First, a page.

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Ebola: How Local Governments Can Respond

By Grant Olcott

Hardship and tragedy have struck West Africa as the local populations fight the ominous Ebola epidemic. On July 27, the Liberian government closed its borders in an attempt to halt the spread of the most deadly Ebola virus outbreak in history, which has already claimed the lives 1,013 people in Guinea, Liberia, Sierra Leone, and Nigeria. Fear, mistrust, and anxiety have broadened the reach of the virus, which spreads by bodily fluids and proves fatal in about 90 percent of cases.

Though only contractible once a patient manifests symptoms, Ebola is highly contagious and rapidly spreading throughout West Africa, posing a serious threat to the region. The World Health Organization (WHO) has deemed the recent outbreak “a public health emergency of international concern.”

Unfortunately, there is no clear solution to containing the growing outbreak, as the virus has no cure or preventative vaccine. Politicians and humanitarian aid workers, thus, have limited means to mitigate the growing crisis besides quarantining the sick. 

The hope for a solution hinges largely on prevention. Taking security measures to reduce contact between people and keeping them informed about the status of the disease can help minimize opportunities for the virus to spread.

Dr. Rupa Patel, an Infectious Disease specialist at Washington University School of Medicine in St. Louis explains, “The local entities must first take time to understand the disease and how it is transmitted by using resources put out by agencies such as the World Health Organization (WHO), Center for Disease Control and Prevention (CDC), and Doctors Without Borders.” 

Current policies in Liberia, Guinea, and Sierra Leone aim to restrict the movement of those infected with Ebola and to halt the virus’ spread throughout the region; however environmental and cultural factors, as well as the highly contagious nature of the disease, are proving counteractive to these prevention efforts. 

Reports of families hiding sick loved ones at home and engaging in contact-heavy burial ceremonies concern doctors and officials trying to contain the outbreak. Moreover, contact through sweat, which seems almost inevitable in the midsummer African heat, is a common way to transmit the disease.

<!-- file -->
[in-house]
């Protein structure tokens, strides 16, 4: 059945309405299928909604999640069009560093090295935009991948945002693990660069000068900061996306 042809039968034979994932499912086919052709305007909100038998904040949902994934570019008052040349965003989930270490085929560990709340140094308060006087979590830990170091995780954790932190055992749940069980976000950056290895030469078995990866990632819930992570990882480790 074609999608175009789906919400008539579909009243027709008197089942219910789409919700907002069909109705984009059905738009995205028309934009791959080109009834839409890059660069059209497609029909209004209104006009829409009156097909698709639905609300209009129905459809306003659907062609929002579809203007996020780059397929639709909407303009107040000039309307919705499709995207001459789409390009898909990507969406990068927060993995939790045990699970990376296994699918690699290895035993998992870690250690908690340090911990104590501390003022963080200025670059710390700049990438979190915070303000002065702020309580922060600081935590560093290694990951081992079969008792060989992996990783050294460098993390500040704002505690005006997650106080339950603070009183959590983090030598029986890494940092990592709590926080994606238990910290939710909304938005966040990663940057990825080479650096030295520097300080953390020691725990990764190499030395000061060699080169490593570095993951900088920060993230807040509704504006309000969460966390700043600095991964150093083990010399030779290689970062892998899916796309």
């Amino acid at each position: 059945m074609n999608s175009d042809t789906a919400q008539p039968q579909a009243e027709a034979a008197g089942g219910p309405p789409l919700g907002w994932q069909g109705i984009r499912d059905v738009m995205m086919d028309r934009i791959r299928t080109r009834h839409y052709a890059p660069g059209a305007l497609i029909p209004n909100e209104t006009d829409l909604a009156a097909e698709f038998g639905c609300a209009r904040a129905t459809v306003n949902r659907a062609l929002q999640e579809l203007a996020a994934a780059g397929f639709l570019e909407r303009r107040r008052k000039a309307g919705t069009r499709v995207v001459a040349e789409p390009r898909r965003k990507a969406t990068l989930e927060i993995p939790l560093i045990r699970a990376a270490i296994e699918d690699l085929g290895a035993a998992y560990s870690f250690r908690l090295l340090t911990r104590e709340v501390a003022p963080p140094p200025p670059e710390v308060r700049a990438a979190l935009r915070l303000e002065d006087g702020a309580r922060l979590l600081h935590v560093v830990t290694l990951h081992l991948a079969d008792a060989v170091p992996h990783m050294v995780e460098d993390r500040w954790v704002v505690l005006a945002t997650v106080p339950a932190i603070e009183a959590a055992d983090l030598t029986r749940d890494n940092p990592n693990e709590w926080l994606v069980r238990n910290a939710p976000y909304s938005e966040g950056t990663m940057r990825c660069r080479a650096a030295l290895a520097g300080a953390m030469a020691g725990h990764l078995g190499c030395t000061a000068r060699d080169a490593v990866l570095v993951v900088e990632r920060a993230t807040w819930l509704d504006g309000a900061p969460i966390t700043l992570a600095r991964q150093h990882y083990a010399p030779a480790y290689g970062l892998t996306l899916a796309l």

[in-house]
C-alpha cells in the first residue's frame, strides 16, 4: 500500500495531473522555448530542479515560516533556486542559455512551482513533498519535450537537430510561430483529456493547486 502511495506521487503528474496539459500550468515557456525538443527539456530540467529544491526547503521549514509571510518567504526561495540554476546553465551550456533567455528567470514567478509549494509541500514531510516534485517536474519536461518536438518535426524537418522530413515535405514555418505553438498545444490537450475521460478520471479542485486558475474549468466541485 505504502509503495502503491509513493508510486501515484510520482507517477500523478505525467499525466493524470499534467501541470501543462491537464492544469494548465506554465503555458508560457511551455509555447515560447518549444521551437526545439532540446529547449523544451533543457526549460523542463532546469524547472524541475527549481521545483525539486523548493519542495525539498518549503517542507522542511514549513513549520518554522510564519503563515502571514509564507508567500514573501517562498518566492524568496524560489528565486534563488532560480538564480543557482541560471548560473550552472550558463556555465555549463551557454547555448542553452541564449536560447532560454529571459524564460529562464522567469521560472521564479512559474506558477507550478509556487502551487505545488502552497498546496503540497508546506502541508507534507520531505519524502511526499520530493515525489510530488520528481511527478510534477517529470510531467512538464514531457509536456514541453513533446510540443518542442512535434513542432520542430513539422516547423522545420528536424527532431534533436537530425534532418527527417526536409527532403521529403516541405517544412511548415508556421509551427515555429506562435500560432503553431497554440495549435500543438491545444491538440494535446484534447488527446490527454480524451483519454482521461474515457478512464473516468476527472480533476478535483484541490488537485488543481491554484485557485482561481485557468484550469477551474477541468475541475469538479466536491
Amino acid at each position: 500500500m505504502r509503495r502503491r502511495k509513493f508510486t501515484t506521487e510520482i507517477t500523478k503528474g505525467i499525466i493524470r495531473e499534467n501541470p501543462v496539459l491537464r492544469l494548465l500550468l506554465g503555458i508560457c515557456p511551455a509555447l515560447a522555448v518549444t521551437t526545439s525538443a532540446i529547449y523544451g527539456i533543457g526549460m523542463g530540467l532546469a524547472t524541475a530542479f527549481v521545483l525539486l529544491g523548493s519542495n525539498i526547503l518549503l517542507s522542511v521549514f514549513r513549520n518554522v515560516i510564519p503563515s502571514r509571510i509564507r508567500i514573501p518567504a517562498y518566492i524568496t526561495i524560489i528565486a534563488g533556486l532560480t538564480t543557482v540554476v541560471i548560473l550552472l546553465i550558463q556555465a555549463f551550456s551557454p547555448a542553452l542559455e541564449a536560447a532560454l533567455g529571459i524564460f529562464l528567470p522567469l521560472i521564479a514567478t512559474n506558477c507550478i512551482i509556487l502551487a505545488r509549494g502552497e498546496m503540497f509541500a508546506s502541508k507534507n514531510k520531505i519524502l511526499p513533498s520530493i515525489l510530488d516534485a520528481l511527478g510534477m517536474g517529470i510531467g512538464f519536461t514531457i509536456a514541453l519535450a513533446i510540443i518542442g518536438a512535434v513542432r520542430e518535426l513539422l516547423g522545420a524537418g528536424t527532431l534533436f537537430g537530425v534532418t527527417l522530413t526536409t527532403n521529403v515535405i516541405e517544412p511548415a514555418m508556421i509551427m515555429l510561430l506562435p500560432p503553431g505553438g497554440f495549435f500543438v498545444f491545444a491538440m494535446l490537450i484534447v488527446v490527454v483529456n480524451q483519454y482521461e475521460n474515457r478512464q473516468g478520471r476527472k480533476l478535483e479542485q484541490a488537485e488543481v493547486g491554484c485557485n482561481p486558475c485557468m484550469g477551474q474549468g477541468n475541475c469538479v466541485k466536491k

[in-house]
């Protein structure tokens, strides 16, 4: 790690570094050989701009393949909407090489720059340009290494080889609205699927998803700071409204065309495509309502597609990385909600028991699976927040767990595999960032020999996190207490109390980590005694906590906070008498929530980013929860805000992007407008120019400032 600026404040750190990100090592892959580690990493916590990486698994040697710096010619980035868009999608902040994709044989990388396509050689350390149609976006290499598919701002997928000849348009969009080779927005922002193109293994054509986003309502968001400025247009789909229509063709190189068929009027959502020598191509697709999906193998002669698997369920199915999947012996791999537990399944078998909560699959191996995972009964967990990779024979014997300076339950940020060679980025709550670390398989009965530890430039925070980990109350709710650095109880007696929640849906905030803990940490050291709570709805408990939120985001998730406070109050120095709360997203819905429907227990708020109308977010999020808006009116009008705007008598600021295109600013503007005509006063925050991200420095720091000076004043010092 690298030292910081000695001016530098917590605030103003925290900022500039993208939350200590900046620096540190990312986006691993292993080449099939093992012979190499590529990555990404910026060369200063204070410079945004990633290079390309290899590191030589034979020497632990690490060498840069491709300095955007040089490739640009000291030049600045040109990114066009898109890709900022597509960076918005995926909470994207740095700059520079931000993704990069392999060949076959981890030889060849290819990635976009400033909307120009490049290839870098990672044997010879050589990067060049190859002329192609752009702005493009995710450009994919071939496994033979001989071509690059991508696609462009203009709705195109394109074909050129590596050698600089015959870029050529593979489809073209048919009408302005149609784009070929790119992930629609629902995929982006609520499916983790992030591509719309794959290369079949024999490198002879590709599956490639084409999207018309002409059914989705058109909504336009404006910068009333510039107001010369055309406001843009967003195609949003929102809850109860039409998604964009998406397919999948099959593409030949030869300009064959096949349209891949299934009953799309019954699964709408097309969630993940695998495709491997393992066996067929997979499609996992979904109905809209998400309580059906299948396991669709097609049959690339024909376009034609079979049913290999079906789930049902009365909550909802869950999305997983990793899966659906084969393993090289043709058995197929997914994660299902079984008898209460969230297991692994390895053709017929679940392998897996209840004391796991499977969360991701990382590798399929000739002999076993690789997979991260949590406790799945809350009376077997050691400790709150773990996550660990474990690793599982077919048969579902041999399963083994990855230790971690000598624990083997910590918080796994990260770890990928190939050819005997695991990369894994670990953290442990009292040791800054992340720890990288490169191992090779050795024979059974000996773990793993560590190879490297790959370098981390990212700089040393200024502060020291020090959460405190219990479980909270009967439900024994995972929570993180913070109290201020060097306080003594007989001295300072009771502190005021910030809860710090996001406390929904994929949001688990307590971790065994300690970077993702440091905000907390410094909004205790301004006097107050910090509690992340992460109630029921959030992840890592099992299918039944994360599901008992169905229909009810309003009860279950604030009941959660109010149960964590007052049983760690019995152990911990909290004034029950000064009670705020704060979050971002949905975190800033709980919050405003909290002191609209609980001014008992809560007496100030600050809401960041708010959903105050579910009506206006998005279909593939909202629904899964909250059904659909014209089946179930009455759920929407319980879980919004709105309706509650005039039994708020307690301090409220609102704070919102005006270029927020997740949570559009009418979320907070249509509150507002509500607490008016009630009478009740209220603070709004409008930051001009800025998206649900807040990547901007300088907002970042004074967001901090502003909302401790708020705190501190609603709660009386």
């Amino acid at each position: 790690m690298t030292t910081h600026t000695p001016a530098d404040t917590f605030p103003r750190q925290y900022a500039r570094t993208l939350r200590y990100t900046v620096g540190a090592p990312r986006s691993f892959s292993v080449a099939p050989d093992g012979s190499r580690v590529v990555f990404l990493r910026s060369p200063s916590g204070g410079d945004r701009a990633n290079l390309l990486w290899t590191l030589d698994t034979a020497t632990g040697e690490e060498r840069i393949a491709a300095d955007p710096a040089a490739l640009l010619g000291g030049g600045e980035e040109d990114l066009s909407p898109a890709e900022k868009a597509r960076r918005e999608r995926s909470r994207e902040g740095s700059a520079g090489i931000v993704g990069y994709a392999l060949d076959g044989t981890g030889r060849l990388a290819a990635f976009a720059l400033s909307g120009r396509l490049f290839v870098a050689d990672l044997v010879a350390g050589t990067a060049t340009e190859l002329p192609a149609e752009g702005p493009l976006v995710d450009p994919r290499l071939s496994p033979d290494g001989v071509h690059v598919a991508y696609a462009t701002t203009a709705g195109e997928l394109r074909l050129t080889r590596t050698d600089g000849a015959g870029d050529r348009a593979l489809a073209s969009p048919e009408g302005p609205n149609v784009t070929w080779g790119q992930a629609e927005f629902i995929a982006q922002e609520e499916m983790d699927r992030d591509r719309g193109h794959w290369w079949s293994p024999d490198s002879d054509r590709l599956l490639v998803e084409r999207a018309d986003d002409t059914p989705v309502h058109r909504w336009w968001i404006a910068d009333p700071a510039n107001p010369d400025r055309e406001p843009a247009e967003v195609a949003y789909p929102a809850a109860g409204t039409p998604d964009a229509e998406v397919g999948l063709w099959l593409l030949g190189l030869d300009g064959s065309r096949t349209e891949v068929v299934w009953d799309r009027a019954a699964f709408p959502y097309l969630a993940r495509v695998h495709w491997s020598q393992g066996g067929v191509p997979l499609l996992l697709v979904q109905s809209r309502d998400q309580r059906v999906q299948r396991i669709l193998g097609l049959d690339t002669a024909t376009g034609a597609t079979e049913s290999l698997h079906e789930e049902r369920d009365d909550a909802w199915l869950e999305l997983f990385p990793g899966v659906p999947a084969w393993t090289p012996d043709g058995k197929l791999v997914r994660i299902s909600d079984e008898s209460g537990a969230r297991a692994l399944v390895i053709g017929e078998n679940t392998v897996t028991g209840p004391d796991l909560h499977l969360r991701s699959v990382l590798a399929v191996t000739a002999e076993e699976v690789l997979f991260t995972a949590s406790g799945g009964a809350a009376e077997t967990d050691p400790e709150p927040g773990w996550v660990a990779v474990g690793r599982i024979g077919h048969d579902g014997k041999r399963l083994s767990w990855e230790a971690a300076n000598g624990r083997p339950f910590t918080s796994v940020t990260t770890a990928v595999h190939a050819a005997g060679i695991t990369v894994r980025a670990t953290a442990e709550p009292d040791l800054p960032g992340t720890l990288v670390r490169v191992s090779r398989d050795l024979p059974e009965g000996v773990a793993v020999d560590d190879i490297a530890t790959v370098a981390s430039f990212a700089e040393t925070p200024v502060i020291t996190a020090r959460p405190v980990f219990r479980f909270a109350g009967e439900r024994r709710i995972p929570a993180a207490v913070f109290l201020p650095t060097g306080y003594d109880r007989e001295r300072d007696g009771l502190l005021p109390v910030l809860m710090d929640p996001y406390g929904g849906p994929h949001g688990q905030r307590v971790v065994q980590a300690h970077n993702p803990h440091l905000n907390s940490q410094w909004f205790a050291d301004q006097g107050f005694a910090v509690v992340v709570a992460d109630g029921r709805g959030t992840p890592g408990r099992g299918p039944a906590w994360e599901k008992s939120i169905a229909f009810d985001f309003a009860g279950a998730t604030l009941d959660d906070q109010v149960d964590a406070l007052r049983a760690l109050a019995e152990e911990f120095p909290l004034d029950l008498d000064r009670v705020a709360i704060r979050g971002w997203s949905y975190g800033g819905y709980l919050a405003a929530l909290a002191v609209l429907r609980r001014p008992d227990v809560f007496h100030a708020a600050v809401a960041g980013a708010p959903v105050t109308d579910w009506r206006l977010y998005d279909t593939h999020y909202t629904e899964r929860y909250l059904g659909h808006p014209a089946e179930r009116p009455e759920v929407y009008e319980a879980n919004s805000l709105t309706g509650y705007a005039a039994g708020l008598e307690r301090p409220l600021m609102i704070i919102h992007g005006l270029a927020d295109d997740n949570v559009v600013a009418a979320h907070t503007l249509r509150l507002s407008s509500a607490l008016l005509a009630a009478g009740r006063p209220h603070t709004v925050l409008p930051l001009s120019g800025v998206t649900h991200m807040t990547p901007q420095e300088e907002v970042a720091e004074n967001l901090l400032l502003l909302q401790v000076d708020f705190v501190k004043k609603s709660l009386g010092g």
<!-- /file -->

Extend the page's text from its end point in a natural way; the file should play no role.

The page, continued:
Economic concerns within the infected countries have begun to clash with containment policies as well. As cross-border commerce grinds to a halt, the nations’ GDP growth will likely decrease significantly. Similarly the government can do little to prevent migrant workers from traveling throughout the region and carrying the virus with them. 

Though there are several environmental and cultural factors that local governments cannot control, measures should still be taken to ensure that the number of people in contact with the sick is minimized. “Local governments and NGOs should be disseminating information within the community about the signs and symptoms of the virus so people can go to a health facility,” says Dr. Patel. “Seeking care early can prevent the spread of the disease to others. Practicing good sanitation in the community and at health facilities are the mainstays of viral transmission prevention.” 

Of the four infected countries struggling to harness the outbreak, Liberian President Ellen Johnson Sirleaf has enacted the most effective policies.  In addition to closing Liberia’s borders, she has attempted to reduce contact through efforts such as banning soccer and mandating a five-minute informative film to be shown at entertainment venues and restaurants throughout the country. She also appointed a taskforce to travel from village to village, spreading awareness about the disease.

Moving forward in their fight against Ebola, neighboring nations should look to President Sirleaf as an example. She has taken the most practical approach, striking a balance between complete inaction and a drastic disruption of the nation’s livelihood.

Given the gravity of the Ebola outbreak, politicians should stick to a simple, awareness-based policy as they respond to this medical emergency. While recovery will inevitably be slow, quarantine and widespread awareness are the strategies most conducive to lessening Ebola’s impact and restricting its spread.

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Grant Olcott is an editorial assistant at World Policy Journal.

[Photo courtesy of scrollededitorial]

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